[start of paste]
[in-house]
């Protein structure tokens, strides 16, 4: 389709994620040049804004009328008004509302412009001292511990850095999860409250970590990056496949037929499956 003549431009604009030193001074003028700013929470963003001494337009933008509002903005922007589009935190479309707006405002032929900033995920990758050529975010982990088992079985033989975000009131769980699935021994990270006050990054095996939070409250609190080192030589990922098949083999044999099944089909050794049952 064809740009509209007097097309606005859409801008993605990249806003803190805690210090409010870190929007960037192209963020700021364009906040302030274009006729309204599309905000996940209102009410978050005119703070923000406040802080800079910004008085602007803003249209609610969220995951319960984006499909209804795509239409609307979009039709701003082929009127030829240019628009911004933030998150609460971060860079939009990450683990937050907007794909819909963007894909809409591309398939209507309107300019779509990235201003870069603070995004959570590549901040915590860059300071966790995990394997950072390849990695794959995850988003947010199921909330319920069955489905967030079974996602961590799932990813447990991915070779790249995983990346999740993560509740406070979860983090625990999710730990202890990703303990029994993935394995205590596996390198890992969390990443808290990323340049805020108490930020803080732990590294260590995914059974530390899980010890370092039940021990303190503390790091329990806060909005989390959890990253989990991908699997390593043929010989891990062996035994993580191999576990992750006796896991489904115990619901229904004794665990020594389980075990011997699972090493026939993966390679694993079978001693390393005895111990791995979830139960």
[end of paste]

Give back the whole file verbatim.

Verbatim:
[in-house]
């Protein structure tokens, strides 16, 4: 389709994620040049804004009328008004509302412009001292511990850095999860409250970590990056496949037929499956 003549431009604009030193001074003028700013929470963003001494337009933008509002903005922007589009935190479309707006405002032929900033995920990758050529975010982990088992079985033989975000009131769980699935021994990270006050990054095996939070409250609190080192030589990922098949083999044999099944089909050794049952 064809740009509209007097097309606005859409801008993605990249806003803190805690210090409010870190929007960037192209963020700021364009906040302030274009006729309204599309905000996940209102009410978050005119703070923000406040802080800079910004008085602007803003249209609610969220995951319960984006499909209804795509239409609307979009039709701003082929009127030829240019628009911004933030998150609460971060860079939009990450683990937050907007794909819909963007894909809409591309398939209507309107300019779509990235201003870069603070995004959570590549901040915590860059300071966790995990394997950072390849990695794959995850988003947010199921909330319920069955489905967030079974996602961590799932990813447990991915070779790249995983990346999740993560509740406070979860983090625990999710730990202890990703303990029994993935394995205590596996390198890992969390990443808290990323340049805020108490930020803080732990590294260590995914059974530390899980010890370092039940021990303190503390790091329990806060909005989390959890990253989990991908699997390593043929010989891990062996035994993580191999576990992750006796896991489904115990619901229904004794665990020594389980075990011997699972090493026939993966390679694993079978001693390393005895111990791995979830139960």